Adventures in T
You may choose to believe the following, or not, although there are people who will corroborate my story.
T Gauge got a rocky start. Its inventor envisioned a model train scale small enough that he could fit a layout in the space of his laptop. Some years later, he got his wish—although his dream would be deferred.
It turns out the first fruits of his labor, as manufactured by the Chinese, had too much lead in the paint. Consequently all of the first train sets had to be returned and replaced by new ones—but not before a few of the very first sets had already been sold at a couple of shops in Tokyo. As it happened, an American serviceman stationed in Japan at the time offered to purchase one of the first T Gauge train sets on my behalf, and ship it to me straight away. He did as promised, just before the lead paint recall.
Which means I'm very likely the the first person in North America to have owned a T Gauge train set, and indeed, one of the very few people in the world to own a T Gauge set at that time. And it remained that way for over a year, until the sets were finally re-released. In the meantime, I posted many images and reviews of models that no one had access to until more than a year later (which drove some modelers nuts).
I was a pioneer in the scale, and for two reasons: one, I've always had an intense interest in small scales for as long as I've been a modeler; and two, I had a one-year-plus head start over everyone else. Among other things, I created a decent facsimile of a CNJ F7, built two layouts, handlaid 3mm track (including turnouts), developed several laser-cut building kits, and fabricated several detail items such as working grade crossing flashers.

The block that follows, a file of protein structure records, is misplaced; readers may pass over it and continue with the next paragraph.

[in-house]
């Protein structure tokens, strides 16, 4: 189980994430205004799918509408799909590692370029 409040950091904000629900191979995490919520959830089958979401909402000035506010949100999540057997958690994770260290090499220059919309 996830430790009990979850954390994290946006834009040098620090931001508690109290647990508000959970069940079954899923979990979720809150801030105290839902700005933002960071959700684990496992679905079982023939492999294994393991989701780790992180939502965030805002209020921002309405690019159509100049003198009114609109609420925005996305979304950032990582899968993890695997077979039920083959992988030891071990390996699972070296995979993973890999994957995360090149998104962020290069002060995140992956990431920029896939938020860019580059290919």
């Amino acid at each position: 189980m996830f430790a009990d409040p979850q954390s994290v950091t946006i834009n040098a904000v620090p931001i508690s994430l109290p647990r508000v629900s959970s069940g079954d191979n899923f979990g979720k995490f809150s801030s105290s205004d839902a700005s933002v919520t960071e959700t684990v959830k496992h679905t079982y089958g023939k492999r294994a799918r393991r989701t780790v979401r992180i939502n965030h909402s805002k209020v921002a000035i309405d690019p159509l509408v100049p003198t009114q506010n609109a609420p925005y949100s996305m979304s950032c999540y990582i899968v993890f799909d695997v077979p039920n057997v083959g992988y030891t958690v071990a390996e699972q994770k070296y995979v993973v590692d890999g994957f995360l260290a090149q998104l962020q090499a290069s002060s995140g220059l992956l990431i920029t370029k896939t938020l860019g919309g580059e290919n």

I also created Talking T Gauge, which I hosted myself until a member in the UK became totally unhinged because I wouldn't ban a somewhat annoying teenager from the message board. He left the board in a huff, but because I wouldn't remove his posts, this utter lunatic began harassing me relentlessly, accusing me of being a Nazi among other vile, evil things, and even threatened to pay to have my website hacked! Ultimately I did delete his posts, but the process of doing so caused the database to crash, and because the web host was unable to retrieve their backup, I was forced to close the message board. The experience unnerved me to the point that I eventually abandoned T Gauge altogether.
Compounding the mystery of my adventures in T Gauge, several years later I suffered a catastrophic computer failure, which destroyed many files. Consequently, the sole remaining image of my work is the one below, and only because it wasn't on my hard drive at the time.
The photo is on Wikipedia (thankfully a copy that had my watermark was still in the Wiki archives). Yes, that's my finger. And yes, I took the photo before T Gauge was officially available to the world. And yes, I have no way to prove any of this.